While this couple decided to keep their marriage intact and to work on it, there are many couples in similar situations who decide to call it quits.  They can breakup amicably and have control over the outcome and work together in designing the details of their divorce, or they can each lawyer up and go to the court where a judge will decide for them.  Either way, if you believe that your marriage is ending, whether you want to pursue a more amicable and less stressful resolution or engage in a litigated contentious divorce, contact Sabra Law Group at 646-472-7971 now.

5 Parenting Tips for Divorced Parents You Need to Know

Parenting Tips for Divorced ParentsThe dissolution of a marriage is a difficult transition. For couples with children, the complications seem to never end as they meet the challenges of co-parenting. However, these challenges may be diminished with these parenting tips for divorced parents.

1. Build a New Relationship with Your Ex

It may be helpful to view your relationship with your ex-partner as a new, separate one. The co-parenting relationship isn't about you and your partner; it's about your children. This may make it easier to let go of old resentments.

2. Put the Kids' Interests First

Parents that continue to fight after a divorce create a stressful environment. Making an effort to put rancor behind helps children to move forward. Always remember that the well-being of your kids is more important than any disagreements you have with your ex-partner.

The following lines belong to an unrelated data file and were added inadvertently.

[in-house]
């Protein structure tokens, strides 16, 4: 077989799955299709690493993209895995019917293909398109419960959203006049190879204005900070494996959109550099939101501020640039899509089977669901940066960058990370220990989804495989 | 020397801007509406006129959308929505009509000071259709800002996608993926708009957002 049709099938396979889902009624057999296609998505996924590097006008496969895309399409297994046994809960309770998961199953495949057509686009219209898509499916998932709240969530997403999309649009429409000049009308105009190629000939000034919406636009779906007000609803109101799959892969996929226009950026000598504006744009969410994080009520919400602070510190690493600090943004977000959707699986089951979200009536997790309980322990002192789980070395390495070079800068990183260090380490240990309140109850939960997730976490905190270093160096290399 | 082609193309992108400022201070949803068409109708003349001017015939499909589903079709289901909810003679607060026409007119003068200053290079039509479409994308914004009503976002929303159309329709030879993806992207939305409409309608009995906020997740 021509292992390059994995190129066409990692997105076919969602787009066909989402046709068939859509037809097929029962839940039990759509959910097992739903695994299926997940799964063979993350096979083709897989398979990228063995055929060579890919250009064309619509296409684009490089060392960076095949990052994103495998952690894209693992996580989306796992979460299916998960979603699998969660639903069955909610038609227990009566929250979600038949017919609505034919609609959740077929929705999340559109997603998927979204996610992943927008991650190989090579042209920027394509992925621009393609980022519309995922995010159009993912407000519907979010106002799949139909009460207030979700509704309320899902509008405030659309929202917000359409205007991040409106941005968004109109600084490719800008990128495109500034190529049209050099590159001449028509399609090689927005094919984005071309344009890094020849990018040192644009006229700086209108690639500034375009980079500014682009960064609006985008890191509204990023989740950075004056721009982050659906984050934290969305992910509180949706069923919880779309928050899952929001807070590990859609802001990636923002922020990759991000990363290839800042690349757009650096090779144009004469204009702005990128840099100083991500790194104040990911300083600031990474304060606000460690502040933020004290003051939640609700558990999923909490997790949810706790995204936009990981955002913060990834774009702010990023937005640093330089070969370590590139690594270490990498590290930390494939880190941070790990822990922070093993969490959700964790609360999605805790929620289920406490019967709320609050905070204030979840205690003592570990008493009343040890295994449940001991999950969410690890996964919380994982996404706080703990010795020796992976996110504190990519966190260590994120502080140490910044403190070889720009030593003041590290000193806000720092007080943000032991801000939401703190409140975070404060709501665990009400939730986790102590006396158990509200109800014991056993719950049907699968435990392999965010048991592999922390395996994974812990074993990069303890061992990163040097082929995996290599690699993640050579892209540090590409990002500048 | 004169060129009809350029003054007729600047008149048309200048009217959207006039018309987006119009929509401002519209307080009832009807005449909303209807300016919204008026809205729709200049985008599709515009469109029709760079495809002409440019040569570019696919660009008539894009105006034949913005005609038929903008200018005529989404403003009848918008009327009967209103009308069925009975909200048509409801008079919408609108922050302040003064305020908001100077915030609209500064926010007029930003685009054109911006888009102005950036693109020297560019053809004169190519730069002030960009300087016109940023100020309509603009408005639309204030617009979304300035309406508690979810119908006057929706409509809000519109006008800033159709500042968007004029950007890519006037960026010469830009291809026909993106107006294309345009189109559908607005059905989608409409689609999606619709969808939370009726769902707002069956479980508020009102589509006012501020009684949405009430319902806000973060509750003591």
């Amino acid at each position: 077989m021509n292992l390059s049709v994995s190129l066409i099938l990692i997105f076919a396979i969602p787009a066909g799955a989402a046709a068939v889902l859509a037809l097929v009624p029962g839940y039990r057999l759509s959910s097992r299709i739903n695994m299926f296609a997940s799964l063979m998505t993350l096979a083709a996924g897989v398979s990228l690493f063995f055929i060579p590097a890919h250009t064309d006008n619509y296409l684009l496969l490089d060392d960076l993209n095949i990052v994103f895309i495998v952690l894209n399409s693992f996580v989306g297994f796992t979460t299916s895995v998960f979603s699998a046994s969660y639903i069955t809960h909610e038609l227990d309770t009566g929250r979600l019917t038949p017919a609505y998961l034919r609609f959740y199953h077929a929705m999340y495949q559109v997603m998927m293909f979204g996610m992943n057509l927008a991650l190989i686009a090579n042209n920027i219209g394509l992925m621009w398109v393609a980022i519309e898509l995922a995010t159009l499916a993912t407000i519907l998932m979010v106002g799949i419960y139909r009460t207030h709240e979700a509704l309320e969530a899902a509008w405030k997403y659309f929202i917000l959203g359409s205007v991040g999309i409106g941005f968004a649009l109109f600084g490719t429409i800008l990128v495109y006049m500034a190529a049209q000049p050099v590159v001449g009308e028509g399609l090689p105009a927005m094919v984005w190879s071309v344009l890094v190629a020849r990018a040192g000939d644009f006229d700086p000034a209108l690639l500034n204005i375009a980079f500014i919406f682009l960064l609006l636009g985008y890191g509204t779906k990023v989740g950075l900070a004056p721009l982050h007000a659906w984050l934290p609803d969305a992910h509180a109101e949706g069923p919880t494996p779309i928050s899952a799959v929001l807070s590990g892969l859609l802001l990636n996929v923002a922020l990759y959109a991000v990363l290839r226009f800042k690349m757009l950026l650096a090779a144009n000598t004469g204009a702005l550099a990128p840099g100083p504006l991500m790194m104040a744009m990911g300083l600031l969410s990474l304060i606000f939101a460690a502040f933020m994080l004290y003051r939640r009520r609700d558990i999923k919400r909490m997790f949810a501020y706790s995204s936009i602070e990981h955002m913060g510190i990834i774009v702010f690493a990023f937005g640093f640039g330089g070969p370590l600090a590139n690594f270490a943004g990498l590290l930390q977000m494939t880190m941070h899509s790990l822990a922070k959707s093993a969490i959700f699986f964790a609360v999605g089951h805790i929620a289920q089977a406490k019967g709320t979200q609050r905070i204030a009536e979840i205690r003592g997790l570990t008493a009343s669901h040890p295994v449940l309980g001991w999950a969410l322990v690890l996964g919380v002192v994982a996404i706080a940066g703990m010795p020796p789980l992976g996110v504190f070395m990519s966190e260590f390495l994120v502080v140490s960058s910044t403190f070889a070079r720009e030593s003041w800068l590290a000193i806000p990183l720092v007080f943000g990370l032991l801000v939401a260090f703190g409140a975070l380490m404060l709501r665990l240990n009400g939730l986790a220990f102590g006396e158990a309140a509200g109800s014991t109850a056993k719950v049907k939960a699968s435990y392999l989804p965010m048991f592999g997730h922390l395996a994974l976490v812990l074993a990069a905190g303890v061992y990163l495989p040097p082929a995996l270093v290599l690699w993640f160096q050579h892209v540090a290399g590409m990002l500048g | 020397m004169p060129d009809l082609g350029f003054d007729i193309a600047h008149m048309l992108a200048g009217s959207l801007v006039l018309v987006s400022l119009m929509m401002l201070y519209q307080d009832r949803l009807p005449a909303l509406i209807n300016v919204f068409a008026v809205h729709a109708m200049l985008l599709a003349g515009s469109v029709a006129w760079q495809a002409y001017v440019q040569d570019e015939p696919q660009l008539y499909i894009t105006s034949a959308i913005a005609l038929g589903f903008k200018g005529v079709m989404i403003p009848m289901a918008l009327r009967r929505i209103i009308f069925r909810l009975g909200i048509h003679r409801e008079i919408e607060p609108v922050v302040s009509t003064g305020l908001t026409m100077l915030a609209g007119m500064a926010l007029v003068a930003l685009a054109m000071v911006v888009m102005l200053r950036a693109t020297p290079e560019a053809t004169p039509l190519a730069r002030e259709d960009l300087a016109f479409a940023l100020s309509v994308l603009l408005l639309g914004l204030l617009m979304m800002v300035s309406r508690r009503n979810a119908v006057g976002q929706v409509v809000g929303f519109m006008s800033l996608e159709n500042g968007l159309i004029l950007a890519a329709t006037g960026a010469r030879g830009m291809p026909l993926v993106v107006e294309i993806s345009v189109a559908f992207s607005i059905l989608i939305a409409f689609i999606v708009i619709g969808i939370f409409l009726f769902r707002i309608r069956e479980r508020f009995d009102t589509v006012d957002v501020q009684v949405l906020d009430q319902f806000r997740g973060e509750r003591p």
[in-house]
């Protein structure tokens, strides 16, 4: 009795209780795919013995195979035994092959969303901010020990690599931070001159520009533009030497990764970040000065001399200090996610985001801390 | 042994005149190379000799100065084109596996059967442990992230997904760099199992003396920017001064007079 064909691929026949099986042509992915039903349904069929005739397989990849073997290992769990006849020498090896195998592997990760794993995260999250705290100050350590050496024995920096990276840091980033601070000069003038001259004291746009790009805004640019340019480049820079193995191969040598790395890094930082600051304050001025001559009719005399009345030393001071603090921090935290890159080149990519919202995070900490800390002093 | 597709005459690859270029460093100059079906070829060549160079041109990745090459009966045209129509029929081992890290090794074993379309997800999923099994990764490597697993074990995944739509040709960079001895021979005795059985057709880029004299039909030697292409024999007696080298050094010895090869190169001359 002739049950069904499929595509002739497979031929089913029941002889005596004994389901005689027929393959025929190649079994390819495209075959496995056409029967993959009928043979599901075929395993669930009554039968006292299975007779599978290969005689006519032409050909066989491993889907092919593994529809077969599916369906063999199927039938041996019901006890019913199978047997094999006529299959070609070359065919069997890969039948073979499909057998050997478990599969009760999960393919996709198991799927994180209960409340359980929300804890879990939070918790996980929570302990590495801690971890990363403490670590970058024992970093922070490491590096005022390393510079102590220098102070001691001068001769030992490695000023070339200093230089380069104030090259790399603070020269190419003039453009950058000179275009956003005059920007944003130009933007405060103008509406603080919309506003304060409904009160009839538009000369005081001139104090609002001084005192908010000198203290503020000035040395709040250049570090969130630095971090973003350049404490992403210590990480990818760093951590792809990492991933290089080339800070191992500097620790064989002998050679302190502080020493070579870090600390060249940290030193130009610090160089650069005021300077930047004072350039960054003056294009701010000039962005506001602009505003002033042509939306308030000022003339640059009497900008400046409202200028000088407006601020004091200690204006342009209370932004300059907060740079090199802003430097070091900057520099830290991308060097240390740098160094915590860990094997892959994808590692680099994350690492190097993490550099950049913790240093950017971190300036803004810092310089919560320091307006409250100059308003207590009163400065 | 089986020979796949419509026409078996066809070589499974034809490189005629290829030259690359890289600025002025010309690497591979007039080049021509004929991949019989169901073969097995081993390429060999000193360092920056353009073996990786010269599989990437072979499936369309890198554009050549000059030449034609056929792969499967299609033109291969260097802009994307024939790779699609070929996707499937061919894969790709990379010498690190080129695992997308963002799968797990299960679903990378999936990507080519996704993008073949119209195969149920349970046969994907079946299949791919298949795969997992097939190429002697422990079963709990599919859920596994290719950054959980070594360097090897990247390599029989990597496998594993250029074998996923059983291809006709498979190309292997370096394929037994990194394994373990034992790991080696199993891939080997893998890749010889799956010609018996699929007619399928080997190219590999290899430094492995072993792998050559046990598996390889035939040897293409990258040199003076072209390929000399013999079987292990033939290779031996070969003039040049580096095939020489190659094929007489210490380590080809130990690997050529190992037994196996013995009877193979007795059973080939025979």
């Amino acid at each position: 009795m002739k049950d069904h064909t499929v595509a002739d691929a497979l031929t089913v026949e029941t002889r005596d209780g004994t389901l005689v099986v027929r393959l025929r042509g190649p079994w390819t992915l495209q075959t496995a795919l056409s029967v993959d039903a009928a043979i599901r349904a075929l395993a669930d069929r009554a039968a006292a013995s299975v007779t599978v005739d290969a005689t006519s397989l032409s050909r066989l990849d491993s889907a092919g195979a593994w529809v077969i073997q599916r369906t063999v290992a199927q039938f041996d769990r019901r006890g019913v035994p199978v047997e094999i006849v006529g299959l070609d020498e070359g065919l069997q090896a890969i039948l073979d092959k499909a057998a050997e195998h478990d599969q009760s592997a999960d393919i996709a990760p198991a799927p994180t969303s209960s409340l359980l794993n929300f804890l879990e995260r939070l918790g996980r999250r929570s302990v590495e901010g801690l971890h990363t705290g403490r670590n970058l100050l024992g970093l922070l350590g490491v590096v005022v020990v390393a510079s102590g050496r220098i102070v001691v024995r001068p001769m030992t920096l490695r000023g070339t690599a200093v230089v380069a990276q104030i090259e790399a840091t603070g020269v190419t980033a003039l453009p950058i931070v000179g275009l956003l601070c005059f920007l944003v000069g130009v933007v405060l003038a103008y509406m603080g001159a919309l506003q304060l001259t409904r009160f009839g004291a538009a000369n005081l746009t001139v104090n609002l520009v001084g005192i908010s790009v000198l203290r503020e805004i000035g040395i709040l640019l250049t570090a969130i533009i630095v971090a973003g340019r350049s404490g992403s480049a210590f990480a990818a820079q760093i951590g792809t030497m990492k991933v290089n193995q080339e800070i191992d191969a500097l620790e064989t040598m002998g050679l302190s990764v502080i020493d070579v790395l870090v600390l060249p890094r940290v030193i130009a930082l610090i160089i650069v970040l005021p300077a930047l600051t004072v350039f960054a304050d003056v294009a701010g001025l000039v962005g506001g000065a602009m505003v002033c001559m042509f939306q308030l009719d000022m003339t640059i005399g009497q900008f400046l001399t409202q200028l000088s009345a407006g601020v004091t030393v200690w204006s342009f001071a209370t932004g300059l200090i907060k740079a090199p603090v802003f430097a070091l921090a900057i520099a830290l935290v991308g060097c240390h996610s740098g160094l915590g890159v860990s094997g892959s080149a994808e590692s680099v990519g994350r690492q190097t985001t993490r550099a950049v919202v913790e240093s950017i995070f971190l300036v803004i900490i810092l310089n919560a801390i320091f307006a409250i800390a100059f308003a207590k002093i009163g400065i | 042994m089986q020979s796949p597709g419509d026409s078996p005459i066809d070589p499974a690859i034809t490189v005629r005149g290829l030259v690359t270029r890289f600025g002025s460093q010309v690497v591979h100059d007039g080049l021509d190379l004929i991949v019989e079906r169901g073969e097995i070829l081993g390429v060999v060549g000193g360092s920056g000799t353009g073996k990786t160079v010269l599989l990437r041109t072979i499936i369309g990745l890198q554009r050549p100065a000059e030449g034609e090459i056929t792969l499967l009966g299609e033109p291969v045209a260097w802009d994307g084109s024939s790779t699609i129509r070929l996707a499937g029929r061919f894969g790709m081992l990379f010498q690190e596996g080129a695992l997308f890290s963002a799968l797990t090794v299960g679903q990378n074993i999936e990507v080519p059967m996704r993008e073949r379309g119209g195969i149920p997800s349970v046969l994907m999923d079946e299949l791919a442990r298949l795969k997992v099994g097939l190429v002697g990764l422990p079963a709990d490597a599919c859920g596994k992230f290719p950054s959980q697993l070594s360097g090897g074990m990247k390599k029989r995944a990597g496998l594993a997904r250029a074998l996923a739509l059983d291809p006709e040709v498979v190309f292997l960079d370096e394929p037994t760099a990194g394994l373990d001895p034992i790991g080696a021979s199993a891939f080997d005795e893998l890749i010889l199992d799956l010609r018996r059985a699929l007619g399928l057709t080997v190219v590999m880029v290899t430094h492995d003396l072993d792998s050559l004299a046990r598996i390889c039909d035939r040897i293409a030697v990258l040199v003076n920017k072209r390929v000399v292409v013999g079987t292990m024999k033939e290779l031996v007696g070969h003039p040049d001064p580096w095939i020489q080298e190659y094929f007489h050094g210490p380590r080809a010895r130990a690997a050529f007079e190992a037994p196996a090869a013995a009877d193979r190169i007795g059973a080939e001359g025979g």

3. Be Consistent with Consequences

Too many parents who are splitting up let consequences for poor behavior slide. However, forgoing consequences condones misbehavior and encourages worse behavior. Stick to reasonable consequences, and talk with your children about healthier ways to express their feelings.

4. Stay Hopeful

Your family is going through changes. While some of these may be painful, others may be positive. No matter how bleak things may seem, there's room for hope. Your optimism is a wonderful thing to model for your children. It demonstrates your resilience in challenging situations, and that's a quality that will serve them well in their lives too. 

5. Tame Your Emotions

Whenever you are angry or annoyed with your ex-partner, your first instinct may be to fly off the handle and go on the attack. However, this is rarely an effective coping mechanism. Keep a running list of grievances instead, and periodically review them. Most may seem trifling after just a few days. The ones that are of greater concern can be discussed reasonably and without damaging the co-parenting relationship.

If you want to learn more parenting tips for divorced parents, contact Sabra Law Group at (646) 472-7971. These legal professionals also can help you find an amicable resolution to your divorce proceedings. Contact a legal professional today at 646-472-7971 or set up a free phone consult using our scheduling link here